New Snake Named After Indiana Jones Star Harrison Ford

Scientists have named a newly discovered species of snake after Indian Jones star Harrison Ford.

The snake – known scientifically as Tachymenoides harrisonfordi – is a Peruvian slender snake and was found in swamps in national park grasslands.

Ford – whose globe-trotting Indiana Jones character famously hates snakes – said the naming is “humbling”.

The star was chosen as a reward for his pioneering wildlife work as vice chair of Conservation International.

He told how he had often been named after some of the most creepy crawly animals on the planet, like spiders and giant ants.

Image shows the remote locality of the snake named Tachymenoides harrisonfordi, undated photo. It was found in the Otishi National Park, in the the regions of Junn and Cusco, Peru, in 2022. (E. Lehr, DGHT/Newsflash)

Ford joked: “These scientists keep naming critters after me, but it’s always the ones that terrify children.”

He added: “I don’t understand. I spend my free time cross-stitching. I sing lullabies to my basil plants, so they won’t fear the night.

“The snake’s got eyes you can drown in, and he spends most of the day sunning himself by a pool of dirty water — we probably would’ve been friends in the early ’60s.”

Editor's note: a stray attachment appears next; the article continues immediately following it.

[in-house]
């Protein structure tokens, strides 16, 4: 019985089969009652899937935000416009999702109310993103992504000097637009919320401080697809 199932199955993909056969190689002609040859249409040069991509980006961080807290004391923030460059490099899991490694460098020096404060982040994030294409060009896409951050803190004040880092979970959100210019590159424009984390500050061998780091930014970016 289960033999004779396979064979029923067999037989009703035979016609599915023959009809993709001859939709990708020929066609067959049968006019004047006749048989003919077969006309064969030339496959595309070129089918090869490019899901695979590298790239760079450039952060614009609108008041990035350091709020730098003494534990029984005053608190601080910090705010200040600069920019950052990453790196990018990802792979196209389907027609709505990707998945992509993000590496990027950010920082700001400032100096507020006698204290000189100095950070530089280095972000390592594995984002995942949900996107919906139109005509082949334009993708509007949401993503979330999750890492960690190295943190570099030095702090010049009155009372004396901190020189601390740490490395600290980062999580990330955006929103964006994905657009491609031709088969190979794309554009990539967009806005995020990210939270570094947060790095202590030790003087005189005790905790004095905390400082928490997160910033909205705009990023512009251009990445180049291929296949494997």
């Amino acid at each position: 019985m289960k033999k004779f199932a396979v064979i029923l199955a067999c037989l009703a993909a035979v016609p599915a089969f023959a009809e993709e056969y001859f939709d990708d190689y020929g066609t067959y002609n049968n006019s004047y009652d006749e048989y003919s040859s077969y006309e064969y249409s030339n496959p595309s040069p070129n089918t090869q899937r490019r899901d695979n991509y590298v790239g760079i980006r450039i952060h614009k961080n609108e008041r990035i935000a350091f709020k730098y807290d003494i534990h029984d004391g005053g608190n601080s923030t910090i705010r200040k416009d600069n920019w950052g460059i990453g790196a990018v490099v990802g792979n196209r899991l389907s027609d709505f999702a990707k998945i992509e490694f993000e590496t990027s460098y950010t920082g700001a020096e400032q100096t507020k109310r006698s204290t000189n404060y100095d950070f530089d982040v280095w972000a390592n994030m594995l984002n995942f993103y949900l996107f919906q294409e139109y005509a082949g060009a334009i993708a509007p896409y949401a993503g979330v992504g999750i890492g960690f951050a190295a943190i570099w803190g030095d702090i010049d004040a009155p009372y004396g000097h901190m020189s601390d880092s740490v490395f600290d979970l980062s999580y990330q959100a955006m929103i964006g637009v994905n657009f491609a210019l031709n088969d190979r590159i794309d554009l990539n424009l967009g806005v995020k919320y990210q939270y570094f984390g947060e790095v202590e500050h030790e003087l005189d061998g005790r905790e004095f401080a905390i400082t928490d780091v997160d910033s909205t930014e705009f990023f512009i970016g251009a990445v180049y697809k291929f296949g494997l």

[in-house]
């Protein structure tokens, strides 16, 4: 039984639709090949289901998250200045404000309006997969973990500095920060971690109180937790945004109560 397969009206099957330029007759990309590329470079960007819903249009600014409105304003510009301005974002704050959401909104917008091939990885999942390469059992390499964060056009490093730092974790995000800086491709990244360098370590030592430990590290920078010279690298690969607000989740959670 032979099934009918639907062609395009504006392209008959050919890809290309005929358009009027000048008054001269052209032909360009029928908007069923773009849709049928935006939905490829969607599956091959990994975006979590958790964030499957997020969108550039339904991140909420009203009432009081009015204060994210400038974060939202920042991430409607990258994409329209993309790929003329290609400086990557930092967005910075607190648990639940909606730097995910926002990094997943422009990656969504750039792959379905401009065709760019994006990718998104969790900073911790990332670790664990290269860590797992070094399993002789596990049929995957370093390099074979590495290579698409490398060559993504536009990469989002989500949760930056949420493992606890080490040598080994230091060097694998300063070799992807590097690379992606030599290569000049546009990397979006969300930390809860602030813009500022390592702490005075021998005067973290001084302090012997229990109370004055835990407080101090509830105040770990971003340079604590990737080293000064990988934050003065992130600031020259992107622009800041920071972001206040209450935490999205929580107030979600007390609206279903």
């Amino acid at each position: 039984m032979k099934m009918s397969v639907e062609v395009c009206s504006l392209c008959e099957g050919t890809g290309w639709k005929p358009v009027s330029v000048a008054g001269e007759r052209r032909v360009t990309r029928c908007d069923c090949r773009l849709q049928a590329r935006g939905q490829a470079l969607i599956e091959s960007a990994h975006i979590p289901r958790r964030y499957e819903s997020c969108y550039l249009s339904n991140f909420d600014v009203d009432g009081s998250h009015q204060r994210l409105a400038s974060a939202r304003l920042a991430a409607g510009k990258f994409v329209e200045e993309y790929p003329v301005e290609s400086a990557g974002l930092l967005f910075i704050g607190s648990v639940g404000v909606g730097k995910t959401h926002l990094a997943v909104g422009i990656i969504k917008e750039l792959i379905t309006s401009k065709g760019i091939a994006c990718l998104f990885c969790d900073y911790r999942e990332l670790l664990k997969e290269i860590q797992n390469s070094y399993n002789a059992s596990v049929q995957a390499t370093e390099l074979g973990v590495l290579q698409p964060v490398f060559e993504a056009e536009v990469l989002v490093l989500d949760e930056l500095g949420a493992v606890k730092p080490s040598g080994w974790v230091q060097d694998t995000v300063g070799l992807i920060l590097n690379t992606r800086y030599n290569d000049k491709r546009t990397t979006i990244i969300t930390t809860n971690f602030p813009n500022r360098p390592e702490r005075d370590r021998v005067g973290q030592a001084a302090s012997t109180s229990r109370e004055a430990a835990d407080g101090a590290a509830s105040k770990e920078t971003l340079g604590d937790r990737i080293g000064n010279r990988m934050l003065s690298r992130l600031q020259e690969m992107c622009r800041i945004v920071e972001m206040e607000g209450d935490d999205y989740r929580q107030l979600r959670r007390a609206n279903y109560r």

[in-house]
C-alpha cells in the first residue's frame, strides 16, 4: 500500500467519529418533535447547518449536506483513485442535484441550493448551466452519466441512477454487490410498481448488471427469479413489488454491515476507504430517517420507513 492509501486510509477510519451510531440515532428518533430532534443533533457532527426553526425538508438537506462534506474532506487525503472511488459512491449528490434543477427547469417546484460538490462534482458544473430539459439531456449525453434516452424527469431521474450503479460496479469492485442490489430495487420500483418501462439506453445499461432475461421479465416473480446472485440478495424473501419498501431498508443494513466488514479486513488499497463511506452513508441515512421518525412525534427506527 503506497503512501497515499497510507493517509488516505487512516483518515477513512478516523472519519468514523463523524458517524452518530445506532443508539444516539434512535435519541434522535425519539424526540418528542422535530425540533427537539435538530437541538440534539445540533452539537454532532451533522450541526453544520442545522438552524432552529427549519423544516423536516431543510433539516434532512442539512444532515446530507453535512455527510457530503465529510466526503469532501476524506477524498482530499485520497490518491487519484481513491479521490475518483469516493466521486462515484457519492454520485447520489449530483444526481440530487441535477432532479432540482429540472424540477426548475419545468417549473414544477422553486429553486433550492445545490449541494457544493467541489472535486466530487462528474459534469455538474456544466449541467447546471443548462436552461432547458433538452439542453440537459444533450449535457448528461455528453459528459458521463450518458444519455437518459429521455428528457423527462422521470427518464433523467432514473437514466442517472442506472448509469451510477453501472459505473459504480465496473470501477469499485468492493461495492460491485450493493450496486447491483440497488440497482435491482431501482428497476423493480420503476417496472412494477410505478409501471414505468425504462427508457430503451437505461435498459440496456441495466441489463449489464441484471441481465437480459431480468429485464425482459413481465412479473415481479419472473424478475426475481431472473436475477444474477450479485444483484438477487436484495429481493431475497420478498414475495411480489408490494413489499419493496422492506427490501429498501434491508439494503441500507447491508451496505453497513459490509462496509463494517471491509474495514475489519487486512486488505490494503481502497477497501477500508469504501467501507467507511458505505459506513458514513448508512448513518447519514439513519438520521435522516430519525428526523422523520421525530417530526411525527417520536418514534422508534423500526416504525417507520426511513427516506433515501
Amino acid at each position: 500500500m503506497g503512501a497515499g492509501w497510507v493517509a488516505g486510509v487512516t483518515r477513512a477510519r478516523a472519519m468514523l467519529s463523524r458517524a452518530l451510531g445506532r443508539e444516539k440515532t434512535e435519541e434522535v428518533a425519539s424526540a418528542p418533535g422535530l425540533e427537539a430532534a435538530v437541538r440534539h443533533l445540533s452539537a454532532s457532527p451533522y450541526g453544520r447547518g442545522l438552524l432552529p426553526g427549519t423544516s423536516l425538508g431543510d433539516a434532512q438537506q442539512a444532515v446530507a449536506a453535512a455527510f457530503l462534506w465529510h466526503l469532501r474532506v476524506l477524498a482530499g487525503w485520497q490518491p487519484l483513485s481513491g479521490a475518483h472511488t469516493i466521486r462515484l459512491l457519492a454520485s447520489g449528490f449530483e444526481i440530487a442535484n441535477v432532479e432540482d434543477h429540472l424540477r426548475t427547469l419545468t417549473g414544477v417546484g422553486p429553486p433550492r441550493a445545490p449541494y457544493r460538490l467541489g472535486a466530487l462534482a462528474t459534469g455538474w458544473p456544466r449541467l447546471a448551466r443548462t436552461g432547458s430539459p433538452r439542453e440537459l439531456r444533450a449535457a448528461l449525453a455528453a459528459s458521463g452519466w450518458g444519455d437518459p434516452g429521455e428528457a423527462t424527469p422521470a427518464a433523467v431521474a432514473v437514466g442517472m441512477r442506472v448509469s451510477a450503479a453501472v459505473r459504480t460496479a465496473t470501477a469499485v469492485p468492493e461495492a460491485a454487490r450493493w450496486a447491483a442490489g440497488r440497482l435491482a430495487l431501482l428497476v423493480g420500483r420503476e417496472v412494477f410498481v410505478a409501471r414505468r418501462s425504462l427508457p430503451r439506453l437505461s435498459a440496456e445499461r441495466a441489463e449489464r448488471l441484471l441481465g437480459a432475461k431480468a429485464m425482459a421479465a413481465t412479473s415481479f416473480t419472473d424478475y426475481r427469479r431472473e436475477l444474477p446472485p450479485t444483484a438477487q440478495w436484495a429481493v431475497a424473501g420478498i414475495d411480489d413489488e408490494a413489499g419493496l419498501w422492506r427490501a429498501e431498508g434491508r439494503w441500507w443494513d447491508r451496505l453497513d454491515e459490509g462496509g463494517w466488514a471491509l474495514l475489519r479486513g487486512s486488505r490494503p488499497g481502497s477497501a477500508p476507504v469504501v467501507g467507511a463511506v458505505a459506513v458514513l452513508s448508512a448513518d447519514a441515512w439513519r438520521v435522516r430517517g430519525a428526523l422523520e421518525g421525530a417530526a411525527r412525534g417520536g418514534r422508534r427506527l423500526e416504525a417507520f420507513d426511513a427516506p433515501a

He went on: “In all seriousness, this discovery is humbling.

“It’s a reminder that there’s still so much to learn about our wild world — and that humans are one small part of an impossibly vast biosphere.

“On this planet, all fates are intertwined, and right now, one million species are teetering on the edge of oblivion.

“We have an existential mandate to mend our broken relationship with nature and protect the places that sustain life.”

The snake was discovered in a swamp in the Puna grassland of the Otishi National Park in Peru on 22nd May, 2022, by German, American and Peruvian scientists.

It has pale yellowish-brown skin with scattered black blotches, a black belly and a vertical streak over its copper-coloured eyes.

The fully grown adult measures around 40 centimetres (16 inches), feeds on lizards and frogs and is said to be harmless to humans, say experts.

The German Society for Herpetology and Herpetoculture said in a statement obtained by Newsflash on 11th August: “The only specimen, a male, was found sunbathing in a swampy area.”

US biology expert Professor Edgar Lehr of Illinois Wesleyan University – who led the project research – urged people to support the discovery of new species.

He said: “Only organisms that are known can be protected.”


To find out more about the author, editor or agency that supplied this story – please click below.
Story By: Georgina JadikovskaSub-Editor: Marija Stojkoska, Agency:  Newsflash

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